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Marte rojo (Mars Trilogy #1)

3.83  ·  Rating Details  ·  41,839 Ratings  ·  1,812 Reviews
Marte rojo es la primera parte de la trilogía marciana de Kim Stanley Robinson; una novela de ciencia ficción ganadora del premio Nébula y del British Science Fiction Award, y elogiada por Arthur C. Clarke como la mejor novela sobre la colonización de Marte jamás escrita.1

La novela narra la historia de los primeros 35 años de vida humana en Marte, desde 2026 hasta 2061; la
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Paperback, 584 pages
Published October 28th 1998 by Minotauro (first published 1993)
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blakeR I'm not sure I understand the question completely but I would argue that fact is given priority over fiction here. Characters are thin and the story,…moreI'm not sure I understand the question completely but I would argue that fact is given priority over fiction here. Characters are thin and the story, while interesting, sort of plays out like any colonial history. Fascinating for me as a history buff, but maybe not for someone who prefers literary narrative.(less)
JSWolf I found Rendezvous with Rama to be dry and dull. Nothing really happened. I cannot speak of any others in the series as this was was bad enough to put…moreI found Rendezvous with Rama to be dry and dull. Nothing really happened. I cannot speak of any others in the series as this was was bad enough to put me of trying he next one.(less)

Community Reviews

(showing 1-30 of 3,000)
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Matt
Dec 17, 2008 Matt rated it liked it  ·  review of another edition
Shelves: science-fiction
I just finished reading this for the second or third time. I wish I could bump this up to 3.5 stars, which more reflects what I feel about it.

To begin with, I should come forward with my biases. This is a book you'll either love or you will hate. For my part, I love the planet Mars. Or at least, I love the idea of the planet Mars, because I've never been there. I'd love to go though. If someone from NASA told me that I could go to Mars, and there was only a 50/50 chance I'd survive, I'd be like
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Henry Avila
Nov 16, 2014 Henry Avila rated it really liked it  ·  review of another edition
When primitive man looked up at the heavens wondering what that red light was, during the cold nights, trying to keep warm in the long dark, they told stories around the camp fires, about the mysterious object, the best liars and fables, were remembered and from generation to generation these tales were believed, until modern times. Even at the start of the twentieth century, some astronomers saw canals on the red planet. But progress continues to roll relentlessly, and science catches up and du ...more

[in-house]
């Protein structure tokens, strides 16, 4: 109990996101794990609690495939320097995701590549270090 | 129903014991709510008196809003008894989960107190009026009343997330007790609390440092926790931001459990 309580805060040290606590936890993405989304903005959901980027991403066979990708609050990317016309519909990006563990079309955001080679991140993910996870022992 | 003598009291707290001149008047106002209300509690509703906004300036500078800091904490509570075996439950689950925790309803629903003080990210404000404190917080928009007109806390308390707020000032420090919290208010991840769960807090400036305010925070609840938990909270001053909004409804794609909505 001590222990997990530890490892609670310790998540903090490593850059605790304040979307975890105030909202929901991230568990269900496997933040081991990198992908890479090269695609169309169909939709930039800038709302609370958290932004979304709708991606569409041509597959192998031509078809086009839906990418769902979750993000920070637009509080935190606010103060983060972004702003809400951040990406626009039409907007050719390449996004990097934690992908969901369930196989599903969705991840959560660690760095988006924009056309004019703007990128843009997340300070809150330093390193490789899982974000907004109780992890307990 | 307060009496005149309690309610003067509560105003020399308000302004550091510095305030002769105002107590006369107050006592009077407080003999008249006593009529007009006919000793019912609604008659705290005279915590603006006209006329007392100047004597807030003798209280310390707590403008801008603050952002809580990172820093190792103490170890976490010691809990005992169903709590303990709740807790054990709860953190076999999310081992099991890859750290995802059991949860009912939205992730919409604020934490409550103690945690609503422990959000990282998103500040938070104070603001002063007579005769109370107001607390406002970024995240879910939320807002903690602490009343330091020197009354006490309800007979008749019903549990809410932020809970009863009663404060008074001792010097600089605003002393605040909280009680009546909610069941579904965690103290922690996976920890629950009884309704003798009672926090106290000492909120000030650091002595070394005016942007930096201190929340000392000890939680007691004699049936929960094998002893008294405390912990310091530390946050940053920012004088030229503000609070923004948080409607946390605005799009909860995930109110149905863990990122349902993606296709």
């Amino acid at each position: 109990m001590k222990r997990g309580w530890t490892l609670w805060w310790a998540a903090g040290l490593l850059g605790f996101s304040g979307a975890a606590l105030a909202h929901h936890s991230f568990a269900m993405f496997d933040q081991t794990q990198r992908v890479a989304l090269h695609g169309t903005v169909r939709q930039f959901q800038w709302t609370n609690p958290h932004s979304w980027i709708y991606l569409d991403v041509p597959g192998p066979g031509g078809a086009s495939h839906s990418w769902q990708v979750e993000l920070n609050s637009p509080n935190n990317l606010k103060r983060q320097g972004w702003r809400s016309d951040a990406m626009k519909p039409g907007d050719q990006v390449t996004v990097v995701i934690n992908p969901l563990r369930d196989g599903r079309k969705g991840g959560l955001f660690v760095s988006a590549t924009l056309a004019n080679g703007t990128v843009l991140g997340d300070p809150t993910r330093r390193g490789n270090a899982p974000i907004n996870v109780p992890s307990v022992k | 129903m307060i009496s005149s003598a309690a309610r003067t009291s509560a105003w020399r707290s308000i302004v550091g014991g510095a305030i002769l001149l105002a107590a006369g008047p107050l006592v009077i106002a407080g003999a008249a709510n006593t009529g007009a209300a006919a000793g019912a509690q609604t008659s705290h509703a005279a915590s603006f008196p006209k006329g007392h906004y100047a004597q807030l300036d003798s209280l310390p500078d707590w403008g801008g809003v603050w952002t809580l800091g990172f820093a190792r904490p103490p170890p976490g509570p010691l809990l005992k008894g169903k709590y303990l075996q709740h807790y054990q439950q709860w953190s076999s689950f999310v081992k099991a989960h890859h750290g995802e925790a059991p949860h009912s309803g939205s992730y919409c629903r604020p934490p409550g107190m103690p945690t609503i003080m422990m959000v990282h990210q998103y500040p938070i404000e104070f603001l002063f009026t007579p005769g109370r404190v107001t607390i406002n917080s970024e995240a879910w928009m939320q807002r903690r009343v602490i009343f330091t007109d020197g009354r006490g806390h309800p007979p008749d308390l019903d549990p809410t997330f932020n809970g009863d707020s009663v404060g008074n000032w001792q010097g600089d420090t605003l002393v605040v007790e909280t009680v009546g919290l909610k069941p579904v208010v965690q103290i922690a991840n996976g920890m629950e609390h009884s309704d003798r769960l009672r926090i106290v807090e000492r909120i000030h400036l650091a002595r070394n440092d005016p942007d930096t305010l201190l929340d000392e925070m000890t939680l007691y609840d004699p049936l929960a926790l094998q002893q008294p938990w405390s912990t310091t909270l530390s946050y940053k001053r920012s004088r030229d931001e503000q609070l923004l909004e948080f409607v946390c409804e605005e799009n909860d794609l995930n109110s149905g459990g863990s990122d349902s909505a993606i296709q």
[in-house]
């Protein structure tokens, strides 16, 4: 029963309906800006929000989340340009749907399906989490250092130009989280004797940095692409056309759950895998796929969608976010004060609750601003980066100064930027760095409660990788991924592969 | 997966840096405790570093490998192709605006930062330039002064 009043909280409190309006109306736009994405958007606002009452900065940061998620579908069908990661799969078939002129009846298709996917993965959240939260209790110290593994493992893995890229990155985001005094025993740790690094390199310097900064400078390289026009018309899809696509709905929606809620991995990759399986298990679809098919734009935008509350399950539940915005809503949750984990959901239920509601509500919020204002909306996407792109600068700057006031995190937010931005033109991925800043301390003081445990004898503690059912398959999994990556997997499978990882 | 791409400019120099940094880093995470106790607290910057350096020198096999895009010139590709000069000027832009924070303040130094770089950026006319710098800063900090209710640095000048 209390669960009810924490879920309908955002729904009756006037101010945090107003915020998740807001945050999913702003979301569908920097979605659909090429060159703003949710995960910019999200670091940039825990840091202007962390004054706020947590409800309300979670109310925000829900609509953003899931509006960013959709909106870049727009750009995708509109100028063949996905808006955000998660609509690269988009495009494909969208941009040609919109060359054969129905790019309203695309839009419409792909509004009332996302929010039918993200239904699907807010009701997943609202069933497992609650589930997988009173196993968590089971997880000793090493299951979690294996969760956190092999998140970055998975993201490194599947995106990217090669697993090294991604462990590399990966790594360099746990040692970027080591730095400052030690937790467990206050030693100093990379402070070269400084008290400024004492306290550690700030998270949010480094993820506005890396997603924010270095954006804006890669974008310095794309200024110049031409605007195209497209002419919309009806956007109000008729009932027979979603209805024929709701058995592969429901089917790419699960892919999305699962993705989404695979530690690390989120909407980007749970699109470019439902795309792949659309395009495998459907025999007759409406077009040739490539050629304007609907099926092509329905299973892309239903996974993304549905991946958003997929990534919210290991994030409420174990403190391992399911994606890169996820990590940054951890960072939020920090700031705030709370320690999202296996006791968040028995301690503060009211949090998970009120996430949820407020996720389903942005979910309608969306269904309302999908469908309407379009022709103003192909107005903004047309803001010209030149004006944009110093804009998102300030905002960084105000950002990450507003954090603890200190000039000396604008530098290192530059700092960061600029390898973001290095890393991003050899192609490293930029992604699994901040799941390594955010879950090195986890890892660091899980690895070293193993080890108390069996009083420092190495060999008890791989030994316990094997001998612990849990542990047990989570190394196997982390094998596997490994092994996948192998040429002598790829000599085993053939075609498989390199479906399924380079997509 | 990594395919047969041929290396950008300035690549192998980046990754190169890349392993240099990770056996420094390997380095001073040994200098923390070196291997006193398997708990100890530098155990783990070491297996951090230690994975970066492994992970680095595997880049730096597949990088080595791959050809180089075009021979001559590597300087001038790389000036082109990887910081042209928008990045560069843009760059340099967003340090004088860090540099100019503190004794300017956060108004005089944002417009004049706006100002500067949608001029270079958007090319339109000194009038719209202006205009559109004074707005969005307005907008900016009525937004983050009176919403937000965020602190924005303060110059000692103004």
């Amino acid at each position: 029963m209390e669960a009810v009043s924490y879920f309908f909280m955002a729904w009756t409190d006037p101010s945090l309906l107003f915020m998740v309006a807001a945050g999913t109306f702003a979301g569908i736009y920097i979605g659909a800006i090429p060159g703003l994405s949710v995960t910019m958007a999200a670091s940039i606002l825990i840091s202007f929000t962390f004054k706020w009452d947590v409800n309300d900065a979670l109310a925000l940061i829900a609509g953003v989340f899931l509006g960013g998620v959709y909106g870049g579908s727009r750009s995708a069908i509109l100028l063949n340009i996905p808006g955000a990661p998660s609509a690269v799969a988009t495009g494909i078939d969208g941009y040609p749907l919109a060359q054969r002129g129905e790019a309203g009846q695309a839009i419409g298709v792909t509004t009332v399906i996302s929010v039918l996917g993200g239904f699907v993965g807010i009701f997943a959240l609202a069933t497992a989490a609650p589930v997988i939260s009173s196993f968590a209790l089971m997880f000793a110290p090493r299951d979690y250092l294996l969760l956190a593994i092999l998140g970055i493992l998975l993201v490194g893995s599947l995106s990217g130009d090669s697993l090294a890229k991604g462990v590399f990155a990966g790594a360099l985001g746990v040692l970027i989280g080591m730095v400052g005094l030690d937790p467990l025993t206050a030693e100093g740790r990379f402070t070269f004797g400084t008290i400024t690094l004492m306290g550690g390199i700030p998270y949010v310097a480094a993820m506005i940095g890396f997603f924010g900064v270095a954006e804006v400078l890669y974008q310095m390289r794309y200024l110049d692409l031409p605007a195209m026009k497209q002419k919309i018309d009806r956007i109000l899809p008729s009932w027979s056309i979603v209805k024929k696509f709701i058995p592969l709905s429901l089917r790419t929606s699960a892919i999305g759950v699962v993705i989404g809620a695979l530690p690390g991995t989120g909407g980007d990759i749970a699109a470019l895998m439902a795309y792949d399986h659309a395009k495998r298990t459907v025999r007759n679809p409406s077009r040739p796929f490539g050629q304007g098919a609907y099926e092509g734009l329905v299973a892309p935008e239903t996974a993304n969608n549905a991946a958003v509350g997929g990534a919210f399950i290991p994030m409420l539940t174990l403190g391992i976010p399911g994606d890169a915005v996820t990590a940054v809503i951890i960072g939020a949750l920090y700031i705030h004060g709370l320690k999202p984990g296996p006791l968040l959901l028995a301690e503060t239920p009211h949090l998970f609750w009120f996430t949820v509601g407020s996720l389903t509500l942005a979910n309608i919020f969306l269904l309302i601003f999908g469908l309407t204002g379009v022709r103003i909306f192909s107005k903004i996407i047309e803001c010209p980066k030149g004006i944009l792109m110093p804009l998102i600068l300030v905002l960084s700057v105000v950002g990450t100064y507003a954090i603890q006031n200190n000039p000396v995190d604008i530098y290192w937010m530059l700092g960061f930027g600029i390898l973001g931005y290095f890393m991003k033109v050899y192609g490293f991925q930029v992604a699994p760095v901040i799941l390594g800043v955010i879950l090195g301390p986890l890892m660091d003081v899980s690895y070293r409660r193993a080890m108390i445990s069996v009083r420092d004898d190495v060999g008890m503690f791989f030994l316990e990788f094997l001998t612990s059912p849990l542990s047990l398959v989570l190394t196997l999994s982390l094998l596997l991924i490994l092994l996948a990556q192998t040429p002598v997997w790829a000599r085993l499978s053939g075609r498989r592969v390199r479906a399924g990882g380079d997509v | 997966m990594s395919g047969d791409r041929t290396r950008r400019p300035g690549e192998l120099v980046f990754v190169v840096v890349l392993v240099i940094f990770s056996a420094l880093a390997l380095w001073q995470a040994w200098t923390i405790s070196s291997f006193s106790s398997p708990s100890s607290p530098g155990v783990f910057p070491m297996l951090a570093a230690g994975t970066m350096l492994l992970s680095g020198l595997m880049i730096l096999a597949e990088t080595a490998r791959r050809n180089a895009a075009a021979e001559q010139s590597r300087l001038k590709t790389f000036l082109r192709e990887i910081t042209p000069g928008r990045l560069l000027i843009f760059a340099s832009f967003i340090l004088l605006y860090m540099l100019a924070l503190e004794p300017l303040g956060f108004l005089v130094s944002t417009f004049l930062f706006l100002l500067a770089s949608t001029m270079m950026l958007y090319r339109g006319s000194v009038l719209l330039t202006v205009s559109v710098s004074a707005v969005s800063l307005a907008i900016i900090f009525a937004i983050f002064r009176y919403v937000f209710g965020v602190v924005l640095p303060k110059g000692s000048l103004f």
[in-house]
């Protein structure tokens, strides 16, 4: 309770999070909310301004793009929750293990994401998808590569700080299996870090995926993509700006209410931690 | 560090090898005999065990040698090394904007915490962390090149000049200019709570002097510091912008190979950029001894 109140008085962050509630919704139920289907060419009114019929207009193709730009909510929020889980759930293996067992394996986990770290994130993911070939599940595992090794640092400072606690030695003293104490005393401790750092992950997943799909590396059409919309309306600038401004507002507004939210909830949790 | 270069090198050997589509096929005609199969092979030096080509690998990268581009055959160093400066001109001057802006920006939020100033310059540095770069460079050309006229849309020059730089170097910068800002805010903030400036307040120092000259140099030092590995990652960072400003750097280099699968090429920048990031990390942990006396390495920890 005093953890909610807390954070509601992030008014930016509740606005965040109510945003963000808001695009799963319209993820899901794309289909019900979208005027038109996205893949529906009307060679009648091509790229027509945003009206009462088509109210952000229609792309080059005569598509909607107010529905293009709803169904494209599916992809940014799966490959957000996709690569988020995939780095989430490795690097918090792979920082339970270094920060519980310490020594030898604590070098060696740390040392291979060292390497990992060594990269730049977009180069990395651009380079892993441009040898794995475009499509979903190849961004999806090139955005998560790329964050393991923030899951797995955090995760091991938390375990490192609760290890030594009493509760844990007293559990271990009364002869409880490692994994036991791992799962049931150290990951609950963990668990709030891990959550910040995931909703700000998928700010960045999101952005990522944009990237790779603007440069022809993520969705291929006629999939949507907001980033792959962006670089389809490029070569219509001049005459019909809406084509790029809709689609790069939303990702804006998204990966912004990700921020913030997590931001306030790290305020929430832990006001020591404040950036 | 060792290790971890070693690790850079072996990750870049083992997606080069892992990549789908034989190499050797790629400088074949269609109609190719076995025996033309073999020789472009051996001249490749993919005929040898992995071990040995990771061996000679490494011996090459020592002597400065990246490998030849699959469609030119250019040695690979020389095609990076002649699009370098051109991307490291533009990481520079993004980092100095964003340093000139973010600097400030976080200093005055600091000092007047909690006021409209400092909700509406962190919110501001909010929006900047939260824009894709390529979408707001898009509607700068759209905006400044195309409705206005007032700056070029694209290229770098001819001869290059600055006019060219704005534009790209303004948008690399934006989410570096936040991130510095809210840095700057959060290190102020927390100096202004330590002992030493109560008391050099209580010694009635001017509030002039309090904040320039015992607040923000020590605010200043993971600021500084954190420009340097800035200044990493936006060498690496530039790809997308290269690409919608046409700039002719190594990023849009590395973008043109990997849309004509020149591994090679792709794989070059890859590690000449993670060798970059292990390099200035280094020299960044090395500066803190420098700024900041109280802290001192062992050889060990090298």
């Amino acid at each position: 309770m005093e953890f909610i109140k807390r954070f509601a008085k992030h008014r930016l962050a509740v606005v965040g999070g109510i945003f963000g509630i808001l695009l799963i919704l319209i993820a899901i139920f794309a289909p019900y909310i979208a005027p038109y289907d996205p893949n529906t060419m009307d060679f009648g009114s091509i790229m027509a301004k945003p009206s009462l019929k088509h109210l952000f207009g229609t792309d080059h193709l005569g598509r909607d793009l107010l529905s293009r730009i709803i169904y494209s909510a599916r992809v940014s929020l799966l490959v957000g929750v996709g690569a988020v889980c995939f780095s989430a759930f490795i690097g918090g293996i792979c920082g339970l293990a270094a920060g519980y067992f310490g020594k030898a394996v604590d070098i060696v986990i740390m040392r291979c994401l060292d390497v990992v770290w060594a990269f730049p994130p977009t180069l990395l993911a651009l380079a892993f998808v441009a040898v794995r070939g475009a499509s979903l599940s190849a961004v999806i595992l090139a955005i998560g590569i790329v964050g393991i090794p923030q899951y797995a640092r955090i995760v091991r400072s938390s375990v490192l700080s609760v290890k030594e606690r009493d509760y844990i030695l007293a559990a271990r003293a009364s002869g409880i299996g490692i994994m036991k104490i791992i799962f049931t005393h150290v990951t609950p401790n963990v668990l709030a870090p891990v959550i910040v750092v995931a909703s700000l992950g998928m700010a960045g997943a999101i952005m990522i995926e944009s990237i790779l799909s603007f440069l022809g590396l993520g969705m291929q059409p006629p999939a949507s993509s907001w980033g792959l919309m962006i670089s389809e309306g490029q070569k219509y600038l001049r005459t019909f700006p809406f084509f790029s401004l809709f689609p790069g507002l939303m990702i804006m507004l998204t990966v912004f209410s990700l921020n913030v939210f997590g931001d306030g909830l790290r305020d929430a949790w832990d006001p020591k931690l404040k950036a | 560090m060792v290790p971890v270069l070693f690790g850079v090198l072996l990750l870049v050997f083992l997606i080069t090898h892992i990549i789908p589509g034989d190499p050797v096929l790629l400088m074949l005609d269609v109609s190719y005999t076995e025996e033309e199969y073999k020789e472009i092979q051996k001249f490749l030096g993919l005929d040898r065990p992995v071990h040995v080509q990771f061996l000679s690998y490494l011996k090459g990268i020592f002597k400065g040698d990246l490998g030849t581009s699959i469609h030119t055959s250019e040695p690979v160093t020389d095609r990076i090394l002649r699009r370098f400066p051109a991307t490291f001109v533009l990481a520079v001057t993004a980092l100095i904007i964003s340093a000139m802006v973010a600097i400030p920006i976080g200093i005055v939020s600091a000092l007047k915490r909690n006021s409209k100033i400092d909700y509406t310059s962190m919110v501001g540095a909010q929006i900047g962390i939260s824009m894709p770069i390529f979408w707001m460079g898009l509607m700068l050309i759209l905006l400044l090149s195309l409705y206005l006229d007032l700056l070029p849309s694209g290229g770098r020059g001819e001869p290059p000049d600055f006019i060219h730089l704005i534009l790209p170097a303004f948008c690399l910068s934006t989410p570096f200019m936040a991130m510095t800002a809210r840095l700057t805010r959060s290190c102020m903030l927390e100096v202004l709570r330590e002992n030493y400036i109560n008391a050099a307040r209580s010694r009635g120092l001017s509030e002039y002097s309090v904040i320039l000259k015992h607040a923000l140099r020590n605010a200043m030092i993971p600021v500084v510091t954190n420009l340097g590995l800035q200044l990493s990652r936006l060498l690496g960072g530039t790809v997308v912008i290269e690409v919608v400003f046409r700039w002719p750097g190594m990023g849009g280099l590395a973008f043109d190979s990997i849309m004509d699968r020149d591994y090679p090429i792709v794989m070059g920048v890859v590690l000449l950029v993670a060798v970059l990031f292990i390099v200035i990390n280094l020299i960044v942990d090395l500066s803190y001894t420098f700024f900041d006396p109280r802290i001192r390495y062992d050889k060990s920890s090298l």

Cassie
Apr 27, 2008 Cassie rated it it was ok  ·  review of another edition
Shelves: hated-it
I found this book to be intensely frustrating, because I had such a love-hate relationship with it. At one hand, I was fascinated to learn all about the colonization of Mars, the various technologies used, and I really loved seeing what the scientists came up with to develop the planet. Likewise, I enjoyed reading about the experience of exploring the planet's surface and learning about it's unique geography. The landscape descriptions are breathtaking.

It's such a shame that I hated just about
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Clouds

Christmas 2010: I realised that I had got stuck in a rut. I was re-reading old favourites again and again, waiting for a few trusted authors to release new works. Something had to be done.

On the spur of the moment I set myself a challenge, to read every book to have won the Locus Sci-Fi award. That’s 35 books, 6 of which I’d previously read, leaving 29 titles by 14 authors who were new to me.

While working through this reading list I got married, went on my honeymoon, switched career and became
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Jamie
Nov 13, 2007 Jamie rated it it was ok  ·  review of another edition
Recommends it for: hardcore sci-fi heads only
Shelves: sci-fi-fantasy
An extremely detailed and ridiculously well researched novel on the colonization of Mars, this book is absolutely maddening. The characters veer from believable three dimensional humans to weird caricatures and plot devices within a few pages. And the author's exploration of the political implications of a newly habitable planet filled with resources for civilization is at first fascinating and then just boring. At least five or six times someone would yell out "This isn't like the discovery of ...more
Brad